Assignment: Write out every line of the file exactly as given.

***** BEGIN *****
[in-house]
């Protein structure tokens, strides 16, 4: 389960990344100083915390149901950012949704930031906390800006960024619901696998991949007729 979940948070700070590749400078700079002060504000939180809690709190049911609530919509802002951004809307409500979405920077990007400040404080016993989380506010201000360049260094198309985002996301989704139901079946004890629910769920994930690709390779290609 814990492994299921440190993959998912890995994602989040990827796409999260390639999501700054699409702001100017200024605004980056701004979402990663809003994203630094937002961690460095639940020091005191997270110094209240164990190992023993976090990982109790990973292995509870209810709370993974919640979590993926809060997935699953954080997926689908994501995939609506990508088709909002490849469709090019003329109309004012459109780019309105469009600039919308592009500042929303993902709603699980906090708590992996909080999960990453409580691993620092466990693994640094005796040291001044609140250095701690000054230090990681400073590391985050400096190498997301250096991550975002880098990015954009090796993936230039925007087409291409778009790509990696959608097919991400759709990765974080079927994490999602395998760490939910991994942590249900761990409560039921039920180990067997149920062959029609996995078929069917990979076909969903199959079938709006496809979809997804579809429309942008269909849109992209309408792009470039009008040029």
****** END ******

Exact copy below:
[in-house]
């Protein structure tokens, strides 16, 4: 389960990344100083915390149901950012949704930031906390800006960024619901696998991949007729 979940948070700070590749400078700079002060504000939180809690709190049911609530919509802002951004809307409500979405920077990007400040404080016993989380506010201000360049260094198309985002996301989704139901079946004890629910769920994930690709390779290609 814990492994299921440190993959998912890995994602989040990827796409999260390639999501700054699409702001100017200024605004980056701004979402990663809003994203630094937002961690460095639940020091005191997270110094209240164990190992023993976090990982109790990973292995509870209810709370993974919640979590993926809060997935699953954080997926689908994501995939609506990508088709909002490849469709090019003329109309004012459109780019309105469009600039919308592009500042929303993902709603699980906090708590992996909080999960990453409580691993620092466990693994640094005796040291001044609140250095701690000054230090990681400073590391985050400096190498997301250096991550975002880098990015954009090796993936230039925007087409291409778009790509990696959608097919991400759709990765974080079927994490999602395998760490939910991994942590249900761990409560039921039920180990067997149920062959029609996995078929069917990979076909969903199959079938709006496809979809997804579809429309942008269909849109992209309408792009470039009008040029």